As the centenary year of the outbreak of the First World War draws to a close, I feel an undeniable sense of relief. The seemingly-endless grainy images of soldiers climbing out of their trenches and charging across no man’s land to be slaughtered in the name of king and country, have dominated the TV screens of the Dis-United Kingdom for long enough.
I suspect, however, that the urge to resist war has been strengthened by this prolonged assault on our human solidarity. There is unquestionable evidence of widespread disbelief that British involvement in the wars in Iraq and Afghanistan is either effective or just, and incomprehension as to why our troops should be there anyway.
It was striking that, when ‘God Save the Queen’ was played at November’s Scotland-England football match at Celtic Park Glasgow, the Scottish supporters drowned it with their booing, and my heart lifted. It can be argued that, since the end of the Second World War, international sport has been nothing more than warfare by other means and its events have been sullied by a win-at-any-cost ethos, drugs, bribery and corruption.
As you might guess, I’ve avoided watching most newsreel coverage of the First World War, but I did decide to watch a showing of Hedd Wyn (to mark Remembrance Day) in Stroud and am very glad I did. The film was made in 1992 and is in Welsh with English subtitles. It tells the true story of the Welsh poet Ellis Evans who was killed at the Passchendaele front in 1917. ‘Hedd Wyn’ was his bardic name – it means ‘Blessed Peace’ – and he remains the only poet to have received the Eisteddfod bardic chair posthumously.
The film is unequivocally anti-war in sentiment but is not didactic; its story does its job, as does the beauty of the Welsh hill-farm landscape. I feel this film should be much better known and its themes reveal how Welsh nationalism and English colonialism were an essential element of the Home Front. Ellis Evans himself is a man who places poetry above everything but is irresistible to women. They realise eventually that he loves his work more than he can ever love them and he goes to his death emotionally-unfulfilled and unaware that he has triumphed at the 1917 Eisteddfod.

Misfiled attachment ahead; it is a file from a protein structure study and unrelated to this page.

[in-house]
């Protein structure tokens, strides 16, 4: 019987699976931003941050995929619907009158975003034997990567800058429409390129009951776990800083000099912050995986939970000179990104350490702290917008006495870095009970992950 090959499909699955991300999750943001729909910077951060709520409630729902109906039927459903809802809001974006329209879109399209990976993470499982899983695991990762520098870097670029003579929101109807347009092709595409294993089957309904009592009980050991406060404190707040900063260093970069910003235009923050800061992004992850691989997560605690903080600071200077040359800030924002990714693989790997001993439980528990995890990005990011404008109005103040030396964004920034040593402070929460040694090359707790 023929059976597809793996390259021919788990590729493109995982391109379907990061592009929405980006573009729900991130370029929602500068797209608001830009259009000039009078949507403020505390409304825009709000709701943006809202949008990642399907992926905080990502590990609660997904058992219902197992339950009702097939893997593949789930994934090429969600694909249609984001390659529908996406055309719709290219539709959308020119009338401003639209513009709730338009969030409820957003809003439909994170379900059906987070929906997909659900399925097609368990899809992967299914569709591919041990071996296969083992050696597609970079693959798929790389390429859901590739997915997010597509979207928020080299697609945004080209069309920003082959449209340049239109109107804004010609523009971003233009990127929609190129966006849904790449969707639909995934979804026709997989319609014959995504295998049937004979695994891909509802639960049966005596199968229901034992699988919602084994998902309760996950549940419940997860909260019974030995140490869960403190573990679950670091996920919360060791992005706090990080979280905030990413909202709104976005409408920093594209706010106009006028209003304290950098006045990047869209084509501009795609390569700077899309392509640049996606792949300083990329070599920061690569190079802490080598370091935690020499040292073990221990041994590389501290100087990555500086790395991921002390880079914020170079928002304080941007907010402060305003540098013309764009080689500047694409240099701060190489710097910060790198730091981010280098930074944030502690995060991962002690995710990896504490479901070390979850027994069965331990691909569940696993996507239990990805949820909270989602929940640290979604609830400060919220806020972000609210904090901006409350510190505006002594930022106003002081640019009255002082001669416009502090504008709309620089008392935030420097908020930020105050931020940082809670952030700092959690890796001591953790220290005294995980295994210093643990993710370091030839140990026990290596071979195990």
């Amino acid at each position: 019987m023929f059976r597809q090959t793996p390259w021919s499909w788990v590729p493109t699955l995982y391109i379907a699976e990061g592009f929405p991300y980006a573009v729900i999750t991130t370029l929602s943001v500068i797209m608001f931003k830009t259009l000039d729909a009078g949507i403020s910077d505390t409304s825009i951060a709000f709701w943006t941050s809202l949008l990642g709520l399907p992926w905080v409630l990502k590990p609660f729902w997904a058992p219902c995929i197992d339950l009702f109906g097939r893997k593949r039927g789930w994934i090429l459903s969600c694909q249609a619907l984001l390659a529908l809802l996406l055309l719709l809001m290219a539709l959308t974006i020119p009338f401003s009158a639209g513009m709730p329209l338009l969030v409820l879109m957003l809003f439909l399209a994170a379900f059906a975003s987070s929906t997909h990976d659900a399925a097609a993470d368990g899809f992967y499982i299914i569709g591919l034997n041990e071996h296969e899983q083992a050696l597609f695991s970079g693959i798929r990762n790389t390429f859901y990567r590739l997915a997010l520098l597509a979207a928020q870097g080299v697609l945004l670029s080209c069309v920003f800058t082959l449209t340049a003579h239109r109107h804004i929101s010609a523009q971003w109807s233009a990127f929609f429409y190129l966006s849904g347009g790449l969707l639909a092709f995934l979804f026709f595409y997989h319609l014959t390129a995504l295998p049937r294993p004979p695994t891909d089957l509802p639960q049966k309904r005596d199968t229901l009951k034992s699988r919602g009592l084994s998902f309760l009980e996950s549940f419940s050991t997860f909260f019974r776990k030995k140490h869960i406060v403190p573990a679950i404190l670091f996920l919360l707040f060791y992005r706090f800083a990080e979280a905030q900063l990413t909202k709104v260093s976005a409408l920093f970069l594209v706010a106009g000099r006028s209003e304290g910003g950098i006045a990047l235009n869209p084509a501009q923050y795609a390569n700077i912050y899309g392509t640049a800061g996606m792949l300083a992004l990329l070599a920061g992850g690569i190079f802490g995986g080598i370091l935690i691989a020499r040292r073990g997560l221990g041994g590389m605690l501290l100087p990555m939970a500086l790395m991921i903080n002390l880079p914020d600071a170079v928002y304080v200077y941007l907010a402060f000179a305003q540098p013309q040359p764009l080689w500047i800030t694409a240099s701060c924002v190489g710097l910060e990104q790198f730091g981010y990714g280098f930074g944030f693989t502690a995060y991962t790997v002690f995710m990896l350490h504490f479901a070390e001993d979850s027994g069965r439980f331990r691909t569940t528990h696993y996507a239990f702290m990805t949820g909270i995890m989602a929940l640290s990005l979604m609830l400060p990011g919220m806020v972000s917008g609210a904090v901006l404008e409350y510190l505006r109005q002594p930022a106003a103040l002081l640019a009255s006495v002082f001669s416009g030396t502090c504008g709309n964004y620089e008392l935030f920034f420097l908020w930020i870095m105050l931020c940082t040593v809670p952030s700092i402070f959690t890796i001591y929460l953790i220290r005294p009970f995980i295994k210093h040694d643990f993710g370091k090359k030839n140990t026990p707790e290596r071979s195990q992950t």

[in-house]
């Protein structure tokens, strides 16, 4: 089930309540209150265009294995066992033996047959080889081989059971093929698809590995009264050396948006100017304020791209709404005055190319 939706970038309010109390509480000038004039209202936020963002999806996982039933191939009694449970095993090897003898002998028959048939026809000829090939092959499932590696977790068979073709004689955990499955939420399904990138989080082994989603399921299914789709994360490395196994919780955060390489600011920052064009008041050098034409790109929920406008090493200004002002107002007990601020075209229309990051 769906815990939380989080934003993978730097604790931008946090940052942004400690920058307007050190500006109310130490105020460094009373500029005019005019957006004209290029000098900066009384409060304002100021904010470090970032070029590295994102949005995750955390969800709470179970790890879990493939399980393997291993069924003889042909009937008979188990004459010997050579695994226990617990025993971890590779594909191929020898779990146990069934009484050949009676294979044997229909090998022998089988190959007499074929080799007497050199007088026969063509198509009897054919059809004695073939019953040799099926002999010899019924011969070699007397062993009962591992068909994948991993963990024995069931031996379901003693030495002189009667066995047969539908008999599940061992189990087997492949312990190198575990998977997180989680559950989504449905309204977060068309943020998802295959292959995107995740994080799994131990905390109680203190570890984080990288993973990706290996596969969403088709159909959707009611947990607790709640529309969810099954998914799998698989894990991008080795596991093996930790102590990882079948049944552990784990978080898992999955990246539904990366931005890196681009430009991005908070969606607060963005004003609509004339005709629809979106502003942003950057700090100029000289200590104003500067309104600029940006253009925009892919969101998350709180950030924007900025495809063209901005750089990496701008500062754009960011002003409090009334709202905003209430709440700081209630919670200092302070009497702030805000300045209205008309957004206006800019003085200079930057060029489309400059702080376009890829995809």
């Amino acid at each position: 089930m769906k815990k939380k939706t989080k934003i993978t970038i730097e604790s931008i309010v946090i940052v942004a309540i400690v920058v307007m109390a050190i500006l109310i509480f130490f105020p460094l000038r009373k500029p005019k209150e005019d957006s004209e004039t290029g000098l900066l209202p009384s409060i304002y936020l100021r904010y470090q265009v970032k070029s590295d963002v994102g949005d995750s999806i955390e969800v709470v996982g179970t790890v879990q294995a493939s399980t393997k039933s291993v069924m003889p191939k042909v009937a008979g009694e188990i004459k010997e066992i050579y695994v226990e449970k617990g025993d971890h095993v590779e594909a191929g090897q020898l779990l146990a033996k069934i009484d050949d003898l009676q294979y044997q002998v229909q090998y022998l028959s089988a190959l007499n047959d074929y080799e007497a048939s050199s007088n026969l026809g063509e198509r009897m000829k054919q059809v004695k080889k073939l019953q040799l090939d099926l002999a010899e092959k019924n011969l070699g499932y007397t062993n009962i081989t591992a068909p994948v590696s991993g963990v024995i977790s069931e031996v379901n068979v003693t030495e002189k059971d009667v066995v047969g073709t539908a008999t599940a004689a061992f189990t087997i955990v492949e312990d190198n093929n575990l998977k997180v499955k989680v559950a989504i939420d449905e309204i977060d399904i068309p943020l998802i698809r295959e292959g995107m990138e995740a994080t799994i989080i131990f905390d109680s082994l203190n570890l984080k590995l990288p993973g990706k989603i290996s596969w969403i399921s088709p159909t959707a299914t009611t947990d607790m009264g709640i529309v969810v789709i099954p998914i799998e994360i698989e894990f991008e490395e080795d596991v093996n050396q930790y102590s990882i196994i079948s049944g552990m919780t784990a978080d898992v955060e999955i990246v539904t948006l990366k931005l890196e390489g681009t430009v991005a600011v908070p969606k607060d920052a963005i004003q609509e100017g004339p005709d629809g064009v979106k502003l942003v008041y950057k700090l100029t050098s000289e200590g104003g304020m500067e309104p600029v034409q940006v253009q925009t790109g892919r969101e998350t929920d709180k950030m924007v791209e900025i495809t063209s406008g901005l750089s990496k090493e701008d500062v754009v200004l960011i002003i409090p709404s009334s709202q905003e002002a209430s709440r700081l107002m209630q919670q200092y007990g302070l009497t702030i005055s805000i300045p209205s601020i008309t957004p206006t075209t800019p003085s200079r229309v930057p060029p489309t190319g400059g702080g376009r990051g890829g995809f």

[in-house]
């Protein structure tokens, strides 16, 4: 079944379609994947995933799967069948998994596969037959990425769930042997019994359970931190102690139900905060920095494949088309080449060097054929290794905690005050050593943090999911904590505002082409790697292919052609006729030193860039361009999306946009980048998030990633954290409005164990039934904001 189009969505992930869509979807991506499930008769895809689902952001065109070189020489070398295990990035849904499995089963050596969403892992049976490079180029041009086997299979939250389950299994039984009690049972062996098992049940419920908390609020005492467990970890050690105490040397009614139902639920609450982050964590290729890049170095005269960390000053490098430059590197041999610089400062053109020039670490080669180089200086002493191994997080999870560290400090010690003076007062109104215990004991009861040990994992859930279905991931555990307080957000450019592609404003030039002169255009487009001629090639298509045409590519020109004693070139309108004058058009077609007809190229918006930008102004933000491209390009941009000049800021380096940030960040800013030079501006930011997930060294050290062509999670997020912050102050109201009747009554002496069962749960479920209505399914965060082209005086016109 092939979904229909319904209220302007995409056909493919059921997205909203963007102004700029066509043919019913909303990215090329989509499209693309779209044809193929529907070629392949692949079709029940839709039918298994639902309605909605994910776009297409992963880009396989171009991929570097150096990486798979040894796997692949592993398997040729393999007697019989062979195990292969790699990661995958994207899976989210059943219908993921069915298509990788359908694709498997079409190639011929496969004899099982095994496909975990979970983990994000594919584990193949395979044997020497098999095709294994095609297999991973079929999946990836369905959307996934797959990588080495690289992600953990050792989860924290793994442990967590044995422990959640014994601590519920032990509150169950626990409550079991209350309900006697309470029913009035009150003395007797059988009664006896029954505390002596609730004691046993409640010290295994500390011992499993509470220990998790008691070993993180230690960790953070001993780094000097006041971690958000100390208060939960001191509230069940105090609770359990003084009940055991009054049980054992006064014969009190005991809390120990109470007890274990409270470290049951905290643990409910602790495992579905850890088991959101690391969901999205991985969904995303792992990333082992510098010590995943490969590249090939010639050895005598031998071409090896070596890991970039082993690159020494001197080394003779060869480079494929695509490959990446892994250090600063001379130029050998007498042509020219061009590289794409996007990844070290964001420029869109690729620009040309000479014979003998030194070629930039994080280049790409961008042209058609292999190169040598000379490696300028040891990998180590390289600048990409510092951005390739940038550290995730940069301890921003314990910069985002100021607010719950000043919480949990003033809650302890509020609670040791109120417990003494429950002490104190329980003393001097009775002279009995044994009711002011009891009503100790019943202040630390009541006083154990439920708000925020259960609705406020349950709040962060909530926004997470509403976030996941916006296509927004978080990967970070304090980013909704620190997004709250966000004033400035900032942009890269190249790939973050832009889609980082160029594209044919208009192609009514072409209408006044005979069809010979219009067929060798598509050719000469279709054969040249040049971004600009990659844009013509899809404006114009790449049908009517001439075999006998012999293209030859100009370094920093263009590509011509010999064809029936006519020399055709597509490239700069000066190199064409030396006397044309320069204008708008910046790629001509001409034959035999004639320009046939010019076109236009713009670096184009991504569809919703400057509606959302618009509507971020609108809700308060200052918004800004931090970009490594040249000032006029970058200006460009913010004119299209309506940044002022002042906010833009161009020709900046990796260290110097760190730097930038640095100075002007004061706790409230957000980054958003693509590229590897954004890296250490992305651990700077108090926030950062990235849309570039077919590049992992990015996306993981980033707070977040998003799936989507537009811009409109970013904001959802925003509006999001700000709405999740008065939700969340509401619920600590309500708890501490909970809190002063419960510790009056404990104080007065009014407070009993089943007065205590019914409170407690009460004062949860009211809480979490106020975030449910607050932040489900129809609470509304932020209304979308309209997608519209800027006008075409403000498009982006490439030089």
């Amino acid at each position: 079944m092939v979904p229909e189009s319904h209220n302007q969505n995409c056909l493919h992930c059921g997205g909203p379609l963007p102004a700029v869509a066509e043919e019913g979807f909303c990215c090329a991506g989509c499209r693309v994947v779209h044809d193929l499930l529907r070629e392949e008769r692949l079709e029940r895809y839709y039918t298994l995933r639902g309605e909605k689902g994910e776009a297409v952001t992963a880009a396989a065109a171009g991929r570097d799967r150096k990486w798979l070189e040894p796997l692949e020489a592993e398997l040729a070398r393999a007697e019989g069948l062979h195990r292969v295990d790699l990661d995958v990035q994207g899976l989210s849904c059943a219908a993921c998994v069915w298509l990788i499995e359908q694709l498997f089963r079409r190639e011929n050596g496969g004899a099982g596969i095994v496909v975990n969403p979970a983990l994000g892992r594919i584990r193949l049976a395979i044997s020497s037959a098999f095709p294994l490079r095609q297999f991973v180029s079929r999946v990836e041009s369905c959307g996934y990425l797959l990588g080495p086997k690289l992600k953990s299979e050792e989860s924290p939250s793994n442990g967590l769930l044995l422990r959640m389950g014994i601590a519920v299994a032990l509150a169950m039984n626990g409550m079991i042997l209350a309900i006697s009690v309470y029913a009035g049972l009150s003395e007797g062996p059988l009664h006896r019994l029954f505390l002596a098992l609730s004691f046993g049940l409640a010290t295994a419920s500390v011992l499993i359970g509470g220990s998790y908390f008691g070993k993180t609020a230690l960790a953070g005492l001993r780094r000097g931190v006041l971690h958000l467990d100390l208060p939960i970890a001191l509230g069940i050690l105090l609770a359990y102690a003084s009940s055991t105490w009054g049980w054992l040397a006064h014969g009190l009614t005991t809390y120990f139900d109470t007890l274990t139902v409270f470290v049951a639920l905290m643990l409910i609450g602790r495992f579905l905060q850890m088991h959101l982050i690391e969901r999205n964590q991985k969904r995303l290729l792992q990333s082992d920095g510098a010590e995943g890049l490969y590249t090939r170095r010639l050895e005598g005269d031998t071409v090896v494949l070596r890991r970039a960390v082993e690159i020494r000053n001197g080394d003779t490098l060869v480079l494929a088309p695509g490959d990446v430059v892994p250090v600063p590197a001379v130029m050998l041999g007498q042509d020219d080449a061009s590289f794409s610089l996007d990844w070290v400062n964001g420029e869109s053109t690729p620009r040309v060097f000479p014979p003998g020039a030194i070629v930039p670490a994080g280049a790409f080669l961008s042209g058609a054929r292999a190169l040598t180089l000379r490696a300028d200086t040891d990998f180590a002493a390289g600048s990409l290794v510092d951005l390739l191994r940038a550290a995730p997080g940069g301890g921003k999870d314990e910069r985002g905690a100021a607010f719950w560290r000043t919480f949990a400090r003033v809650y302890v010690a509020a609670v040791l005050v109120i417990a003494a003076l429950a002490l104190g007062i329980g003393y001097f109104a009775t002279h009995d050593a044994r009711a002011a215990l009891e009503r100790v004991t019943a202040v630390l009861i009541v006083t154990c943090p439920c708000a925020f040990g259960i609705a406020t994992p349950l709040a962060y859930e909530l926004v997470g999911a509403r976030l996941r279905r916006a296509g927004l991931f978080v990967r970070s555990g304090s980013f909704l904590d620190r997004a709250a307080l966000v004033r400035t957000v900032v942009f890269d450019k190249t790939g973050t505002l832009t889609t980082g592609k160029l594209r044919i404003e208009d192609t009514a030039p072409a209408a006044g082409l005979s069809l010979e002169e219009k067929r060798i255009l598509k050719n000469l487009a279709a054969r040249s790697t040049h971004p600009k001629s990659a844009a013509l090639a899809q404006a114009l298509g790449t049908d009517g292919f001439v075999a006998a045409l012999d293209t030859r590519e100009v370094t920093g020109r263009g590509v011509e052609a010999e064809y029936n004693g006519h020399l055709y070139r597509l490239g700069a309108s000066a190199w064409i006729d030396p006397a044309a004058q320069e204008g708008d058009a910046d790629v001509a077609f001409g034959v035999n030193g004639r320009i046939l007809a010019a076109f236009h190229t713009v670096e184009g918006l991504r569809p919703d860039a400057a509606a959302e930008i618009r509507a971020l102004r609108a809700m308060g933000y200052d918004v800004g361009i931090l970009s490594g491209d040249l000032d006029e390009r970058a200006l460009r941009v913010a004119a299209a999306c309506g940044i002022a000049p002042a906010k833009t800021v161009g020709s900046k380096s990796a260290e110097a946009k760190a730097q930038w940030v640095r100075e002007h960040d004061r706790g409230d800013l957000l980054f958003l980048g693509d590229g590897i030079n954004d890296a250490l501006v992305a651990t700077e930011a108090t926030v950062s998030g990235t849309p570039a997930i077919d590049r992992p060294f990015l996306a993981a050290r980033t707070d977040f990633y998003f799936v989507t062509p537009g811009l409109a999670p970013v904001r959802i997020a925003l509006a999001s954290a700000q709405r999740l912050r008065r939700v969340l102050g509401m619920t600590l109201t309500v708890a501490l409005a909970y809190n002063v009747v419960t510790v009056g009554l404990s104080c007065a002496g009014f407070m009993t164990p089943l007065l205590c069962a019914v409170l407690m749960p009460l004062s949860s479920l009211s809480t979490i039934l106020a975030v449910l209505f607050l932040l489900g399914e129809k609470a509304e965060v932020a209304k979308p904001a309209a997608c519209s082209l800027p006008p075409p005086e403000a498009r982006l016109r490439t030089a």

That Hedd Wyn was shown at all was the result of a personal initiative of Stroud poet Kevan Manwaring and it attracted an audience of a dozen. There was no admittance charge but donations to the Peace Pledge Union were welcomed. Altogether, a moving and timely event which left me more up than down.
I was born the day after Remembrance Day and have been forever heartened to discover that Jeffrey means ‘God’s peace/divine peace/gift of peace’. This year an anarchic green activist friend gave me a book for my birthday titled Tiny Acts of Rebellion. He wrote on the fly-leaf ‘this reminds me of your enthusiasm for The Invisible Insurrection Of A Million Minds’. I’ve written about TIIOAMM several times in this column and for those of us not made of the stuff of heroes and martyrs, this ’60s tactic of resistance is very appealing and, I think, under-used. Though, of course, by its very nature how would I know?
Anyway, my birthday book (published by Michael O’Mara Books in 2009) is by a Rich Fulcher – a comedian I’ve never heard of who’s appeared in TV programmes I’ve never seen. His book is written, he claims, ‘for us: people who have an inherent need to rebel…. these acts should not be considered meaningless. If we don’t commit tiny acts of rebellion on a daily basis, it [I’m not clear what his ‘it’ is] is inevitable’.
This book is funny in a surreal way but equally it can be puerile and offensive – to me at least. However, there is a worm in his rose and my friend is right: it’s the – diluted – spirit of TIIOAMM, so I’ll leave the last – characteristic – words to Rich Fulcher: ‘Whether it’s giving the finger to a waiter under the table or fashioning your own “Do Not Disturb” sign that says “Do Not Resuscitate”, this book is a primer that enables you to unleash your rebellious side in everyday life, without getting arrested* – probably.
*Legal disclaimer: the author is not responsible for anything, ever’.
My footnote: it’s time for the terms First World War and Second World War to be changed – they were not ‘world’ wars but ‘The White Wars’.